Abstract Number: PB1422
Meeting: ISTH 2020 Congress
Background: Heparin-induced thrombocytopenia (HIT) is a potentially devastating consequence of heparin exposure. Prompt diagnosis with initiation of a non-heparin anticoagulant can prevent life-threatening thrombotic complications. In an institution-wide effort to increase early recognition, an alert in the electronic medical record (EMR) has been sent to providers for the last 15 months when a patient’s platelet count dropped by ≥50%.
Aims: Assess the effect of a platelet count-based alert on HIT diagnosis and management.
Methods: Retrospective evaluation of alert firings and subsequent actions at an academic medical center over a one-month period.
Results: An average of 3.3 alerts fired per day. Of 100 total alerts, 21 were considered inappropriate due to lack of heparin exposure, inaccurate platelet count due to clumping, or patient characteristics such hematopoietic stem cell transplant recipient (HSCT) or organ donor (n=10; excluded from further analysis). Characteristics of the remaining 90 alerts are outlined in Table 1. The majority (59%) of alerts fired in patients with low HIT probability with 4Ts scores ≤3. Immunoassays were ordered for 34 patients (38%); 18/34 (53%) had a low probability score (Figure 1). Seven (21%) immunoassays were positive and one patient was confirmed to have HIT with the serotonin release assay. Of the patients tested with the immunoassay, heparin was held in 11 (32%) and a non-heparin anticoagulant started in 4 (12%). Following a negative immunoassay result, heparin prophylaxis was not restarted in 6 and bivalirudin was continued in 5 for a total of 57 days. The average number of HIT immunoassays ordered in the 2 years prior to the alert creation was 50/month (SD 10); the number has since increased to 63 (SD 9).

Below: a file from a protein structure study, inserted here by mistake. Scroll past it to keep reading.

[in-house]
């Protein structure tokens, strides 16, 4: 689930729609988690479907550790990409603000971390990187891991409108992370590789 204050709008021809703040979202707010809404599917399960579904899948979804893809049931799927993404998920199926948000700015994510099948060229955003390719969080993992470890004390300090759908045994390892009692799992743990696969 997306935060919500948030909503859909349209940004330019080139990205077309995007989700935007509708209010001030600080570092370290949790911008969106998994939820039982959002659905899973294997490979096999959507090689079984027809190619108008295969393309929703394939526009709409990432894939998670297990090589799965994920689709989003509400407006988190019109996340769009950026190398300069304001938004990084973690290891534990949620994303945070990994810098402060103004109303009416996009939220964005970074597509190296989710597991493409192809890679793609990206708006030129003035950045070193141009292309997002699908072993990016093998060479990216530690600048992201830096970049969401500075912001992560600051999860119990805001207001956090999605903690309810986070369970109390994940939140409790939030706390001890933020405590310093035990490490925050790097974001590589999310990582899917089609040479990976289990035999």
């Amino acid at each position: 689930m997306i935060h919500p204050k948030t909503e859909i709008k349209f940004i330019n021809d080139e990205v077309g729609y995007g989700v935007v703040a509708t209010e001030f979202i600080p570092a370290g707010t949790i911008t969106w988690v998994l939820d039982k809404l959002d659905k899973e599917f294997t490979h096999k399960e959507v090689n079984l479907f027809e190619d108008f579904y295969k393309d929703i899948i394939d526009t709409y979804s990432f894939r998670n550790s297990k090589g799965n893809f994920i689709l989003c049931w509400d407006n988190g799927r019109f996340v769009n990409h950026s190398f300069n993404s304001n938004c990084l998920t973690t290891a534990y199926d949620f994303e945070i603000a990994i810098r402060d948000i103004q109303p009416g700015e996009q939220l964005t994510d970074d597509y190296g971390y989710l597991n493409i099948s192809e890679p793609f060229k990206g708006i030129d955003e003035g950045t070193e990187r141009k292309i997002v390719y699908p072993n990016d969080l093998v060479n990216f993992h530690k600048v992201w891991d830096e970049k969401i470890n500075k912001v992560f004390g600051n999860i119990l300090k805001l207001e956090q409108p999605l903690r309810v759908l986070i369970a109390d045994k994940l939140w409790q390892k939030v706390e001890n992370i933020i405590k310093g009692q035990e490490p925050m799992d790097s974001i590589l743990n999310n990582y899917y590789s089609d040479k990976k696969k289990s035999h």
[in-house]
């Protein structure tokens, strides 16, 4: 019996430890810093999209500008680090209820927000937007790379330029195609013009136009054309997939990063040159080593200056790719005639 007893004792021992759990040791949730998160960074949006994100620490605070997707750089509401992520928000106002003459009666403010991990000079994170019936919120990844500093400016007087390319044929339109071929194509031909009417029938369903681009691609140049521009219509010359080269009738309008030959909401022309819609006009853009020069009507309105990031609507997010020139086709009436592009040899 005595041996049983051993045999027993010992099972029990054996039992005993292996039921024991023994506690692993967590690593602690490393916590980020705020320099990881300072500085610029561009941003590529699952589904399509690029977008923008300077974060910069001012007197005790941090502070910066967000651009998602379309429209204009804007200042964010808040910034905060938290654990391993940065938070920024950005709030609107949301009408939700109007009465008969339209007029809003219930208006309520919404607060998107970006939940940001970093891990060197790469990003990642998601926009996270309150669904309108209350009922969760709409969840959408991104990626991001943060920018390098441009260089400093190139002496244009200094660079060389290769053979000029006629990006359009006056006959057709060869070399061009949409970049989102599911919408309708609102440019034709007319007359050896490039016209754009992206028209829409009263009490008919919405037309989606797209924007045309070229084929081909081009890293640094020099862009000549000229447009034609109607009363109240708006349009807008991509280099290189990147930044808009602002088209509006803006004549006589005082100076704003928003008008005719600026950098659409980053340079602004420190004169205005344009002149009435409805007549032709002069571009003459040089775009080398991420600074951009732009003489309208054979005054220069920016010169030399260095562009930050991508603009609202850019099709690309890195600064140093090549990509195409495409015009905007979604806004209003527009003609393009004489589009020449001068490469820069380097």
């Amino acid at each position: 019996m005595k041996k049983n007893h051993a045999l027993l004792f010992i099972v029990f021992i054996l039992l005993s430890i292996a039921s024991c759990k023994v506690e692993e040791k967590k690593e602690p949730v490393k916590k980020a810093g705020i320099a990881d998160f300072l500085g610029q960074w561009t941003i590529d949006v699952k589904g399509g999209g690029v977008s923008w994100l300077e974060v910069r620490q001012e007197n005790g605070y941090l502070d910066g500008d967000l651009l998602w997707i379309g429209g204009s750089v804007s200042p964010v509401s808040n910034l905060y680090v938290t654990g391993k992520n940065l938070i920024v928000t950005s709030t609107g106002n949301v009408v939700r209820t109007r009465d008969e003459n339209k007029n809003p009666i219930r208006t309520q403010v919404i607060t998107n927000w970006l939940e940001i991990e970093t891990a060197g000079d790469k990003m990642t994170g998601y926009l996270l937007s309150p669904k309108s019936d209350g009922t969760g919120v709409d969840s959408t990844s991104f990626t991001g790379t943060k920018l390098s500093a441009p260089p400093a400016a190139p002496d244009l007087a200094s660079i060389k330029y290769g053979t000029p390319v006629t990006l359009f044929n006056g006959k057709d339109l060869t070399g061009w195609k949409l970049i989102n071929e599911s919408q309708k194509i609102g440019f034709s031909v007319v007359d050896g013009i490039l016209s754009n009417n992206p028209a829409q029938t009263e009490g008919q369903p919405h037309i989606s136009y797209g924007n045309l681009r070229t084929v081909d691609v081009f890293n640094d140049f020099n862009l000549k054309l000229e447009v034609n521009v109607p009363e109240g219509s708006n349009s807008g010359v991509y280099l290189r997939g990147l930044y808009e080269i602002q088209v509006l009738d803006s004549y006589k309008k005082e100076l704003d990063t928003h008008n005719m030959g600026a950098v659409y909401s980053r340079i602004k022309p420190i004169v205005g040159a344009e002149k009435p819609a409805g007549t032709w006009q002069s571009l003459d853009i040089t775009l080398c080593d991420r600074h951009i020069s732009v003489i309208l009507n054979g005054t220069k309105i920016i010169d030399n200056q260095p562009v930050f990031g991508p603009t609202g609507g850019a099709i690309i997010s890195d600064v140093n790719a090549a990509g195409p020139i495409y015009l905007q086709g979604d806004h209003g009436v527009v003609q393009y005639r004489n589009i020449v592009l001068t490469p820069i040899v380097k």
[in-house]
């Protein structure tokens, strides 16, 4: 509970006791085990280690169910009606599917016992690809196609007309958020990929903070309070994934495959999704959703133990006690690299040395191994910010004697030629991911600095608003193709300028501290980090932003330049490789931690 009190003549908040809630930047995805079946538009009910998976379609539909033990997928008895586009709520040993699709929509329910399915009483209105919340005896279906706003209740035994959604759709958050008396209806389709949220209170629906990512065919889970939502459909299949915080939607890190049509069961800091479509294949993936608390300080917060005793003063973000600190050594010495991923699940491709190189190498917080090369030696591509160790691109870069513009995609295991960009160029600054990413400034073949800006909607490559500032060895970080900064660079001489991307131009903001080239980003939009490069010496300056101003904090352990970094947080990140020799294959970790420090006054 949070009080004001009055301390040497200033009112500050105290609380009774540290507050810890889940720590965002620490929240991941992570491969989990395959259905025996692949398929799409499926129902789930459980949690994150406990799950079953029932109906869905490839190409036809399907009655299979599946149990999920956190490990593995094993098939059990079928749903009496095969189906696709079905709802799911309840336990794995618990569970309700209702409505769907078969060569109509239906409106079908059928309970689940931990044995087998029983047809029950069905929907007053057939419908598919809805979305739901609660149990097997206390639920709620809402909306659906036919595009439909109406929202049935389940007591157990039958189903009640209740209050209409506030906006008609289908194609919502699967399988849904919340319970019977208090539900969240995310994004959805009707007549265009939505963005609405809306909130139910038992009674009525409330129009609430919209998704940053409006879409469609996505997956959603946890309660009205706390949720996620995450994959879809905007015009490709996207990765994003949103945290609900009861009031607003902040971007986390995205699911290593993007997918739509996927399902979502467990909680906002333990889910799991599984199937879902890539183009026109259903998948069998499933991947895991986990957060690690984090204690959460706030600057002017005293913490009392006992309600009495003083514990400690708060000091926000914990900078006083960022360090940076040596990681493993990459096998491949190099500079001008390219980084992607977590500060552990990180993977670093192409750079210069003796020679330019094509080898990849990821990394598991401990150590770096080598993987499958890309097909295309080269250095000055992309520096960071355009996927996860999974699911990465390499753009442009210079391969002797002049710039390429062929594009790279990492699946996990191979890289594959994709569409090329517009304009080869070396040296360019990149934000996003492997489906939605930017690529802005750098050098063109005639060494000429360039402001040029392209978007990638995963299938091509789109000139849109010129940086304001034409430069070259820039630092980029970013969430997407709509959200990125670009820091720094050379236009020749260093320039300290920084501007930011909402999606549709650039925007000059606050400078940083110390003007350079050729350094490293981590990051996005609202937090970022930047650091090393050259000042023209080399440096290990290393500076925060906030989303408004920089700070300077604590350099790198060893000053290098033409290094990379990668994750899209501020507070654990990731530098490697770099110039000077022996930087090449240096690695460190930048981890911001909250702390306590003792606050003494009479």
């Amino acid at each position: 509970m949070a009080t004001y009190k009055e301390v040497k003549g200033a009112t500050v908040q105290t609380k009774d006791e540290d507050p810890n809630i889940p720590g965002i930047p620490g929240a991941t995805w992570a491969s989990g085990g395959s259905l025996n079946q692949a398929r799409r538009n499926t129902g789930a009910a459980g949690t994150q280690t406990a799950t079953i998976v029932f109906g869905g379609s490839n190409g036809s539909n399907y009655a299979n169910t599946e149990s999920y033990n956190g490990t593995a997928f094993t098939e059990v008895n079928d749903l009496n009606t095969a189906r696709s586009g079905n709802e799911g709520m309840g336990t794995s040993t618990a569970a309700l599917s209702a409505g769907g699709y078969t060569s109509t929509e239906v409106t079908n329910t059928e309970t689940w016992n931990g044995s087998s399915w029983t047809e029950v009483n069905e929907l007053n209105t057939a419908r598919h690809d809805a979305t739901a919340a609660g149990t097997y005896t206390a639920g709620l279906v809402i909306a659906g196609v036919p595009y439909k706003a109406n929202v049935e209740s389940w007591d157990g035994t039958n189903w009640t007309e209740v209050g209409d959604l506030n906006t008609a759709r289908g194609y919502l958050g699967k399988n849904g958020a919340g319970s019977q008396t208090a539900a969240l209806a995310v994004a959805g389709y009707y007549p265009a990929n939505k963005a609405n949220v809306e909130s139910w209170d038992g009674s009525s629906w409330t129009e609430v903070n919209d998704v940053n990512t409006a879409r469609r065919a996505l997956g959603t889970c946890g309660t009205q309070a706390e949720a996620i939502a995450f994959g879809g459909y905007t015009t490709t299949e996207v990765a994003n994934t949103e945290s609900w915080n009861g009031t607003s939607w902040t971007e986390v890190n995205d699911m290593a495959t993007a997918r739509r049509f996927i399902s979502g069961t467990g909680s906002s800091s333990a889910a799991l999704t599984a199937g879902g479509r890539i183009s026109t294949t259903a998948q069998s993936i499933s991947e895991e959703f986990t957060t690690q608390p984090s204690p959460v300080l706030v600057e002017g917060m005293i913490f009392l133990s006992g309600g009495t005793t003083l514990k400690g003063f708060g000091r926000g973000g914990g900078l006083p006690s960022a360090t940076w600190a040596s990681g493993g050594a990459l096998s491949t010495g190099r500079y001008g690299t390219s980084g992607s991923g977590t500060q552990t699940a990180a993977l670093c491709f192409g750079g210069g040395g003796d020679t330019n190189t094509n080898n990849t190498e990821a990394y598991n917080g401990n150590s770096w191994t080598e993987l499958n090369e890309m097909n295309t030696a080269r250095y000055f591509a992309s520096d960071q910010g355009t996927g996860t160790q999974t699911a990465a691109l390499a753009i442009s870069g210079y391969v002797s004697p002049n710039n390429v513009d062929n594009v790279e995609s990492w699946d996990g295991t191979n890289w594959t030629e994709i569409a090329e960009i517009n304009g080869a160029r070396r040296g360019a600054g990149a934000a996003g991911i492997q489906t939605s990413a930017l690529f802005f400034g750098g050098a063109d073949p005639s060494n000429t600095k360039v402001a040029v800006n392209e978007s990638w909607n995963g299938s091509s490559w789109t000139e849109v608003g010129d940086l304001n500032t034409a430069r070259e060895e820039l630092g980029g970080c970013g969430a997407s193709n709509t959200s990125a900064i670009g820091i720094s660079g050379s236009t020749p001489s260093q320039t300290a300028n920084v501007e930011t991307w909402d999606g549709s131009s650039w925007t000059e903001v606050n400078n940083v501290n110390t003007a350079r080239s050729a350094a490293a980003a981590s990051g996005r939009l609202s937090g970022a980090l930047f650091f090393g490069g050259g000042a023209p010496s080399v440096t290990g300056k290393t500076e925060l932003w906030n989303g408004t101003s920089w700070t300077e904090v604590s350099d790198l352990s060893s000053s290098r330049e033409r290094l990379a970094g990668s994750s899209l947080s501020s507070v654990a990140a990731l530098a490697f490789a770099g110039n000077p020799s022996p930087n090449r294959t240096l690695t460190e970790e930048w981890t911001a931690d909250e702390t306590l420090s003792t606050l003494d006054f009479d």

Conclusions: An EMR alert based on a drop in platelet count may have increased HIT immunoassay ordering but did not contribute to appropriate testing and use of non-heparin anticoagulants.
|Medical service, n(%)|
|Cardiovascular surgery||25 (28%)|
|Intensive care unit||19 (21%)|
|Internal medicine||9 (10%)|
|Platelet count, mean(range)|
|Peak prior to drop (x10^3/μL)||304 (67-1077)|
|At the time of alert (x10^3/μL)||136 (31-528)|
[Table 1: Patient characteristics]
To cite this abstract in AMA style:May J, Taylor L, Varden PW, Wallace E, Marques M. The Utility of a Platelet Count-Based Electronic Medical Record Alert to Facilitate Diagnosis of Heparin-Induced Thrombocytopenia [abstract]. Res Pract Thromb Haemost. 2020; 4 (Suppl 1). https://abstracts.isth.org/abstract/the-utility-of-a-platelet-count-based-electronic-medical-record-alert-to-facilitate-diagnosis-of-heparin-induced-thrombocytopenia/. Accessed January 28, 2022.
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